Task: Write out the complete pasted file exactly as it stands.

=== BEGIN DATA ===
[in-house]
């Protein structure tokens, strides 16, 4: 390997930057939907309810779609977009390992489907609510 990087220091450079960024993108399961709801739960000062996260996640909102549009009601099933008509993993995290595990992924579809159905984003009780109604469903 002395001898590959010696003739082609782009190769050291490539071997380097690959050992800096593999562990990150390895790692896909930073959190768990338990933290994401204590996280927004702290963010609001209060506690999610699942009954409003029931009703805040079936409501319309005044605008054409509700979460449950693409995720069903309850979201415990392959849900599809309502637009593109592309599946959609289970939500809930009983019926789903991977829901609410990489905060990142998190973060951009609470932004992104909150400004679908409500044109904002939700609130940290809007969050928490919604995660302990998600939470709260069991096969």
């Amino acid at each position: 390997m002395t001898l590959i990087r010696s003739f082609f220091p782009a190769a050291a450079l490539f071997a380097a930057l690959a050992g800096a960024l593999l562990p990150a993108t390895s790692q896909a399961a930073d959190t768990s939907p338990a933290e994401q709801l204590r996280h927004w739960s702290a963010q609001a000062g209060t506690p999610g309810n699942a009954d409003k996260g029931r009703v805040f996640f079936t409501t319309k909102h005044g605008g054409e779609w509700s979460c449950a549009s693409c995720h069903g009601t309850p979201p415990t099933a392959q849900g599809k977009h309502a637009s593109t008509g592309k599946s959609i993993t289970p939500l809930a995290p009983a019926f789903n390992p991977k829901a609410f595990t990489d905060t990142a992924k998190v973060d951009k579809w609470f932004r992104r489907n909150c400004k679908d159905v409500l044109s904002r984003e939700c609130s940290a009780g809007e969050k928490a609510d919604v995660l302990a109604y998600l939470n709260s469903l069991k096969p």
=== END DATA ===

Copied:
[in-house]
């Protein structure tokens, strides 16, 4: 390997930057939907309810779609977009390992489907609510 990087220091450079960024993108399961709801739960000062996260996640909102549009009601099933008509993993995290595990992924579809159905984003009780109604469903 002395001898590959010696003739082609782009190769050291490539071997380097690959050992800096593999562990990150390895790692896909930073959190768990338990933290994401204590996280927004702290963010609001209060506690999610699942009954409003029931009703805040079936409501319309005044605008054409509700979460449950693409995720069903309850979201415990392959849900599809309502637009593109592309599946959609289970939500809930009983019926789903991977829901609410990489905060990142998190973060951009609470932004992104909150400004679908409500044109904002939700609130940290809007969050928490919604995660302990998600939470709260069991096969």
């Amino acid at each position: 390997m002395t001898l590959i990087r010696s003739f082609f220091p782009a190769a050291a450079l490539f071997a380097a930057l690959a050992g800096a960024l593999l562990p990150a993108t390895s790692q896909a399961a930073d959190t768990s939907p338990a933290e994401q709801l204590r996280h927004w739960s702290a963010q609001a000062g209060t506690p999610g309810n699942a009954d409003k996260g029931r009703v805040f996640f079936t409501t319309k909102h005044g605008g054409e779609w509700s979460c449950a549009s693409c995720h069903g009601t309850p979201p415990t099933a392959q849900g599809k977009h309502a637009s593109t008509g592309k599946s959609i993993t289970p939500l809930a995290p009983a019926f789903n390992p991977k829901a609410f595990t990489d905060t990142a992924k998190v973060d951009k579809w609470f932004r992104r489907n909150c400004k679908d159905v409500l044109s904002r984003e939700c609130s940290a009780g809007e969050k928490a609510d919604v995660l302990a109604y998600l939470n709260s469903l069991k096969p």